DETROIT – Tesla says it delivered nearly 185,000 electric vehicles in the first quarter despite a shortage of computer chips that has hit the global auto industry.
The number was more than double the deliveries for the same period last year. And it beat Wall Street estimates of 168,000 for January through March. The company says in a statement that the Model Y small SUV in China has been well received.
Tesla lists no production figures for its older models, the S sedan and X SUV, during the quarter, but it delivered just over 2,000 of them. It says new equipment has been installed at the Fremont, California, factory and production of new versions is in the early stages.
The strong sales are a sign that demand for the company's relatively expensive vehicles remains strong despite the pandemic. Analysts polled by data provider FactSet estimate that the average selling price of a Tesla is $49,100.
Shares of Tesla Inc. are down more than 9% so far this year as some of the shine wore off electric vehicle and tech stocks, which had experienced a big runup last year. The stock closed Thursday down just under 1% at $661.75. Markets are closed for the Good Friday holiday.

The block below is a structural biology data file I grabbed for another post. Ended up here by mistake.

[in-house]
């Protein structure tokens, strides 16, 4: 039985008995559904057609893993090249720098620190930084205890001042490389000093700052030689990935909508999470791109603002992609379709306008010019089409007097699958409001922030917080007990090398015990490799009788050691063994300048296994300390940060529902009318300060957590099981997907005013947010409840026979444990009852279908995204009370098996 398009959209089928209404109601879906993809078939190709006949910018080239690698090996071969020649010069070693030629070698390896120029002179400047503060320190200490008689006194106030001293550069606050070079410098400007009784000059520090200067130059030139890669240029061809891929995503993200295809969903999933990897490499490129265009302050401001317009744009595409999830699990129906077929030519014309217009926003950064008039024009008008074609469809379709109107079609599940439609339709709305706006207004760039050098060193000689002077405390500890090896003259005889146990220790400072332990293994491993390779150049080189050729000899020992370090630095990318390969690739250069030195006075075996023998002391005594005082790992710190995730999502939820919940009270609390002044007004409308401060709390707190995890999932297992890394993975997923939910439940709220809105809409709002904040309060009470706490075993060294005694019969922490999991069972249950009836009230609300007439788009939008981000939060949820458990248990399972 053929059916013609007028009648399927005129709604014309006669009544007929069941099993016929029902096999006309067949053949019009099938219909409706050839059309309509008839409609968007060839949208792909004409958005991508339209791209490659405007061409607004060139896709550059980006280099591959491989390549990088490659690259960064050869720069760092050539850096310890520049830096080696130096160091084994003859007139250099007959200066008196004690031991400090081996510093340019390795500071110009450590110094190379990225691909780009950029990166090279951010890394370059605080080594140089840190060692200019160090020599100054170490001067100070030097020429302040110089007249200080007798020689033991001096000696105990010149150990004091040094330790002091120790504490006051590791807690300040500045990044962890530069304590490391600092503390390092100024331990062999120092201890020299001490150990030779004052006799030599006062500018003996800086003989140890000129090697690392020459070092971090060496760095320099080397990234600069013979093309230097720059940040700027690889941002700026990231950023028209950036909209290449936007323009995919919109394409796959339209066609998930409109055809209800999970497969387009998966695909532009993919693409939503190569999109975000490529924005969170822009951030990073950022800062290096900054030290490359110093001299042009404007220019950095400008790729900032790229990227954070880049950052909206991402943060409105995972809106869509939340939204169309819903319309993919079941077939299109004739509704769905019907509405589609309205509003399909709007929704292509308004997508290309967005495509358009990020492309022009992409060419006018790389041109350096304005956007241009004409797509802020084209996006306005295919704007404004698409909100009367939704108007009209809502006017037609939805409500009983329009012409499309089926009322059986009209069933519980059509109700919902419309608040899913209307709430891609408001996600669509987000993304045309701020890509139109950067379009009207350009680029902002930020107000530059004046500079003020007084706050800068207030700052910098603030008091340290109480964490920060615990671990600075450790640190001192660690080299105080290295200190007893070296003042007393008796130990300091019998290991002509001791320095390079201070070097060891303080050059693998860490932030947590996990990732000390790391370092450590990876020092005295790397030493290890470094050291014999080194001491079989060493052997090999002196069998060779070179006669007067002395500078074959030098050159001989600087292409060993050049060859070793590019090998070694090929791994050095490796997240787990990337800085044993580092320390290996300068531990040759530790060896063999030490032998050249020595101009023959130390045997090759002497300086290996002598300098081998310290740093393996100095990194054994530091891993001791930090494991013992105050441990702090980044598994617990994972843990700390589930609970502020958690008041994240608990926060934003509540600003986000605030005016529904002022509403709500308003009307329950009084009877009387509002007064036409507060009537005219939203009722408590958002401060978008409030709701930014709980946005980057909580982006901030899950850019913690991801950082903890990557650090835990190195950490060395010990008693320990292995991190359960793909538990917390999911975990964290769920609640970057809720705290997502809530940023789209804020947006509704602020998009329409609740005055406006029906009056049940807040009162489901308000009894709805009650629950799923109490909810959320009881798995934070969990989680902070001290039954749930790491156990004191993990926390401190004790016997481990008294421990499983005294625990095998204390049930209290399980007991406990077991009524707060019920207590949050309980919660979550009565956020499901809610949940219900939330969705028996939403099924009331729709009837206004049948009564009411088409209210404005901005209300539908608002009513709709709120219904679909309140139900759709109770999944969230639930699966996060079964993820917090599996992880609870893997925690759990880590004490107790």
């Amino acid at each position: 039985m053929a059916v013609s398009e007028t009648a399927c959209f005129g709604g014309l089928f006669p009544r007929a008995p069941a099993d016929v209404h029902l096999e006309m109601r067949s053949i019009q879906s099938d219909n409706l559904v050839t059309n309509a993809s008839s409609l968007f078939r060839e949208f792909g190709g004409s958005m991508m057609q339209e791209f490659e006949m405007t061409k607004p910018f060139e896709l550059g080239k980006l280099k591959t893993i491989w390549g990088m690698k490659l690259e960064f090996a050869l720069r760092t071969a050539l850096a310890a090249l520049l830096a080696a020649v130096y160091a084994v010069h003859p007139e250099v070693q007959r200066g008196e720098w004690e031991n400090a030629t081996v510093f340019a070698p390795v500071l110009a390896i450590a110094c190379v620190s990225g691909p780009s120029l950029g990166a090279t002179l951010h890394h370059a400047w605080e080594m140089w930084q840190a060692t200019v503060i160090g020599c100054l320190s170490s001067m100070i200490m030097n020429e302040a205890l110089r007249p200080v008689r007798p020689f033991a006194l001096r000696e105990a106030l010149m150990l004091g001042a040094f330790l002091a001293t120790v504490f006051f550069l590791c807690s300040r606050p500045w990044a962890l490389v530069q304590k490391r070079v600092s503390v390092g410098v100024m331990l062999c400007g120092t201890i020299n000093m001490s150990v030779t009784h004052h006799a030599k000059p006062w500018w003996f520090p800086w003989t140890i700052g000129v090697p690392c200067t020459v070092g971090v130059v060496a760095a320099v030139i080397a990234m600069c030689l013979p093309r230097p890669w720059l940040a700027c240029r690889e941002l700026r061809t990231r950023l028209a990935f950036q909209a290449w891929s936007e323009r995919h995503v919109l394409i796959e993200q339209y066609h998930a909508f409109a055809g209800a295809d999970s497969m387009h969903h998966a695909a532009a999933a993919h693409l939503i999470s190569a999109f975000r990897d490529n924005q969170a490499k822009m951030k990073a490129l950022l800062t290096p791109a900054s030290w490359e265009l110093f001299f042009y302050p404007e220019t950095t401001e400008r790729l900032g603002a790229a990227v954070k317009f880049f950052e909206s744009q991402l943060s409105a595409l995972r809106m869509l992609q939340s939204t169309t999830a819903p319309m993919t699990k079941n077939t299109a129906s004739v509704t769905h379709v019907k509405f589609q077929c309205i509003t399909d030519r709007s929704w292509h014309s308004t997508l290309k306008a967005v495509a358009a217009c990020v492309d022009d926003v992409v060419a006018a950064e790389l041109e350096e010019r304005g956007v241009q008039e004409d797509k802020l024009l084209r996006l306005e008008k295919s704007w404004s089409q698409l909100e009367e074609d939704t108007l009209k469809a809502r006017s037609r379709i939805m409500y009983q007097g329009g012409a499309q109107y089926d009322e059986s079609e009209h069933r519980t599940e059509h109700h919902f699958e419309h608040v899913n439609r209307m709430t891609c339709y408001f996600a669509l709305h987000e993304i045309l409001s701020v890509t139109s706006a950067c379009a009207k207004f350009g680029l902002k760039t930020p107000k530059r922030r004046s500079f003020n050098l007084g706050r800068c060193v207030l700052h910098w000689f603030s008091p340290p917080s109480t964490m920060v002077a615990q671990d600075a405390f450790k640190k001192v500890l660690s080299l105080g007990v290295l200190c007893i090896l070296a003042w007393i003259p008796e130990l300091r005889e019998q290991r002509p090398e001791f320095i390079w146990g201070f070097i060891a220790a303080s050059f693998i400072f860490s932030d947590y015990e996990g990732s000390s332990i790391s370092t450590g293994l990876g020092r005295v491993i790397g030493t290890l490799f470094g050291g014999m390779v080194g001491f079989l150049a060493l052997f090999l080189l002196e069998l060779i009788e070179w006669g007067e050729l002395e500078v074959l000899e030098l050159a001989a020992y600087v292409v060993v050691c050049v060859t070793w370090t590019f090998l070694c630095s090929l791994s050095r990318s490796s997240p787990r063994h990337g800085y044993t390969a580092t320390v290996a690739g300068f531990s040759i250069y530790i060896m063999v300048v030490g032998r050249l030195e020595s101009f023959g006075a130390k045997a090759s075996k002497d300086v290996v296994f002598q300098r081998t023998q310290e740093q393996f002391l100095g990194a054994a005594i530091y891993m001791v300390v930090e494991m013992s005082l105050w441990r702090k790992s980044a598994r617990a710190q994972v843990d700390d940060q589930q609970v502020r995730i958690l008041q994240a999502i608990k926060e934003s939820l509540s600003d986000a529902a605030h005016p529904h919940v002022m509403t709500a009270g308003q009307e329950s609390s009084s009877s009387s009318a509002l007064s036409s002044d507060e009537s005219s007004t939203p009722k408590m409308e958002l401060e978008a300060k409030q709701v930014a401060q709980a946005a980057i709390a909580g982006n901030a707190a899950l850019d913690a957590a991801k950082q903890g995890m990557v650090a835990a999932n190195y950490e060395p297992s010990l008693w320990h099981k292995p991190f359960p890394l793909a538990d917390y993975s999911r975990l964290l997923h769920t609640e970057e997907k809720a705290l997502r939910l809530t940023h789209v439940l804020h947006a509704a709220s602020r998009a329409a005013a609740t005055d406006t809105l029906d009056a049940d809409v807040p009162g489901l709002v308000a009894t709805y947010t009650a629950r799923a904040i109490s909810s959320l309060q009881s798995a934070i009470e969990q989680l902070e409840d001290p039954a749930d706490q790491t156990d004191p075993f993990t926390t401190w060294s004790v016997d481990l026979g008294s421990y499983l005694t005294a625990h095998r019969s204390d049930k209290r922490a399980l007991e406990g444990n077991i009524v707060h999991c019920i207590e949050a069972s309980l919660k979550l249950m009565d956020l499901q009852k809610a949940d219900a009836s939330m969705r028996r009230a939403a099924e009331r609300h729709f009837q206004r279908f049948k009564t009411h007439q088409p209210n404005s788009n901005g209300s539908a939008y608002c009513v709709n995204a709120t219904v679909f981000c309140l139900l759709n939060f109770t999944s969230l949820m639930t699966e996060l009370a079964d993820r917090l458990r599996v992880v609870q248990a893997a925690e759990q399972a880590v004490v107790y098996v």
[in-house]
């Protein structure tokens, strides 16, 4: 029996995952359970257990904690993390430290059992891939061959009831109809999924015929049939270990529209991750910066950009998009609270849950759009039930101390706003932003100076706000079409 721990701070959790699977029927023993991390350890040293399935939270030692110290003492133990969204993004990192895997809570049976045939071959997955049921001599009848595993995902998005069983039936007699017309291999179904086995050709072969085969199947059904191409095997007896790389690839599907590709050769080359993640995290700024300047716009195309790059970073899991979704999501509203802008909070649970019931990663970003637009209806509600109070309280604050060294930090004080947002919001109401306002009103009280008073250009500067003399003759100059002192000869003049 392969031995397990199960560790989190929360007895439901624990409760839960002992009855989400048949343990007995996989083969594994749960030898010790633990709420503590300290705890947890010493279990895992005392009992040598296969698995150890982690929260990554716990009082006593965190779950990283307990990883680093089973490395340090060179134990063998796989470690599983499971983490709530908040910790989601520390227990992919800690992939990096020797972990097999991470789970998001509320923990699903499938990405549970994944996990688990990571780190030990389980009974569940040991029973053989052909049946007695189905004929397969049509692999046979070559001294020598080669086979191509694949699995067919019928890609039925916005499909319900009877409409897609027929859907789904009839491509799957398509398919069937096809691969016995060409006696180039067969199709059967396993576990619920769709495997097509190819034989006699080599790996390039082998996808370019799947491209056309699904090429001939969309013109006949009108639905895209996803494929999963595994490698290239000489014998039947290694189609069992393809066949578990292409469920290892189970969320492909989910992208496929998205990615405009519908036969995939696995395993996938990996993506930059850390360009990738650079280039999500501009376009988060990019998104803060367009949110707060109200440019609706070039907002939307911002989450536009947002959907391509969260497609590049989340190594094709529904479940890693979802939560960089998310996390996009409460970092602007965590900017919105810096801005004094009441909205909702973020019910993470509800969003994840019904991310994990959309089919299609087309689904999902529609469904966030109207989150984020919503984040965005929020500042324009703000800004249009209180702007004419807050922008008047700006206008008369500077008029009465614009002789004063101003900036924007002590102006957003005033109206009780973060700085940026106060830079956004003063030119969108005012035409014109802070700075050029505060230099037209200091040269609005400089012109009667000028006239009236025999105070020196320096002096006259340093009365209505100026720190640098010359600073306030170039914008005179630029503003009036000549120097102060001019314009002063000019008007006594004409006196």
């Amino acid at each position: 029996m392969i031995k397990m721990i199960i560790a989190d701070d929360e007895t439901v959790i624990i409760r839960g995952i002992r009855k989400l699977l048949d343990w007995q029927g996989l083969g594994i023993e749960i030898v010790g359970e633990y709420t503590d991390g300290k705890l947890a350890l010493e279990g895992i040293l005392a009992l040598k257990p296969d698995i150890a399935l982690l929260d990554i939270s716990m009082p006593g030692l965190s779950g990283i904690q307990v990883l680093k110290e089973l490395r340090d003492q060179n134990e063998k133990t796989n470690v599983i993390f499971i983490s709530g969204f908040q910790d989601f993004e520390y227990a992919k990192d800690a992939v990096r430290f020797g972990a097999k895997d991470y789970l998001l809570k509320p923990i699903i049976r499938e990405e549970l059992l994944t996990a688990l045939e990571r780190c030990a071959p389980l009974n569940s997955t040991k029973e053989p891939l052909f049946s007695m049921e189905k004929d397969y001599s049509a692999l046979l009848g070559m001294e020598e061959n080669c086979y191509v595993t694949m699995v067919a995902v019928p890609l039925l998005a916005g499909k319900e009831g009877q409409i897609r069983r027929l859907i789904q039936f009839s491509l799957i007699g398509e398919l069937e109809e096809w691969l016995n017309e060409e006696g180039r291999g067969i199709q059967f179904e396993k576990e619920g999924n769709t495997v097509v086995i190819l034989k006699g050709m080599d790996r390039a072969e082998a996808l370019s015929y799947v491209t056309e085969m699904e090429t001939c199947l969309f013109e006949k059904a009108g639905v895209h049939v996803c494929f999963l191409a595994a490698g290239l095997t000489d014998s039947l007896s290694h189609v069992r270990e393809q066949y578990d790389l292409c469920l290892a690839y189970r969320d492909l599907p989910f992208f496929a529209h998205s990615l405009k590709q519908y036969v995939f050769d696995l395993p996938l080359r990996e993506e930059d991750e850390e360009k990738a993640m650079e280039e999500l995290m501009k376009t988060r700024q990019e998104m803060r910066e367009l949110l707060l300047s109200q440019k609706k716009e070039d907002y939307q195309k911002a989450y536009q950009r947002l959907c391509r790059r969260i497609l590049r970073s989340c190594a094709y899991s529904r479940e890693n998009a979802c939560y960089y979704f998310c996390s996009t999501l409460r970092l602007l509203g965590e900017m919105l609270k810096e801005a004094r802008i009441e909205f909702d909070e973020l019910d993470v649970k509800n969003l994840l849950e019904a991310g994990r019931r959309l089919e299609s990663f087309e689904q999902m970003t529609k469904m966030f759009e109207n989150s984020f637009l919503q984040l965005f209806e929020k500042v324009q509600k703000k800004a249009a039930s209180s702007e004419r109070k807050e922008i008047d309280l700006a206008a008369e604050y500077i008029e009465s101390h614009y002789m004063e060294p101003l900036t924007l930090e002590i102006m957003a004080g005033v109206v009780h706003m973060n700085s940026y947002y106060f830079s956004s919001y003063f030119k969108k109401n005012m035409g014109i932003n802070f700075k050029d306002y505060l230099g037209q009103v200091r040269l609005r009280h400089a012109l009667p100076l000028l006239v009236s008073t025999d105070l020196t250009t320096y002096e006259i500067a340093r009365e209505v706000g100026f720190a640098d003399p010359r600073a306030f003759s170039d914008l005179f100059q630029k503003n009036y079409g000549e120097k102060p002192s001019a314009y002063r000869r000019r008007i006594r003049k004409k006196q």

Tesla sold just under 500,000 vehicles last year, barely missing a target set by CEO Elon Musk. The company hasn’t given much guidance for this year’s sales figures.
Wedbush analyst Dan Ives called the first-quarter numbers a “jaw dropper,” and a huge home run in the eyes of bullish investors. “We believe China and Europe were particularly robust this quarter as the trajectory now puts Musk & Co. to exceed 850k for the year which is well ahead of whisper expectations,” he wrote Friday.
The Model 3 small car and the Model Y accounted for nearly all of the Palo Alto, California, company’s first-quarter sales. Tesla said it sold 182,780 of both models combined.
Ives wrote that analysts expected more than 12,000 sales of Models S and X, with the miss driven by the chip shortage.
The strong sales came even though the company shut down much of its Fremont production for several weeks in late February and early March. It did not say why, but it’s likely that the company ran short of computer chips.
President Joe Biden's announcement this week of $174 billion in spending on electric vehicle incentives and charging stations, and rising global demand for electric vehicles should shift sentiment toward Tesla stock, Ives wrote.
“It's been a brutal sell-off for Tesla and EVs, but we believe that will now be in the rearview mirror,” he wrote.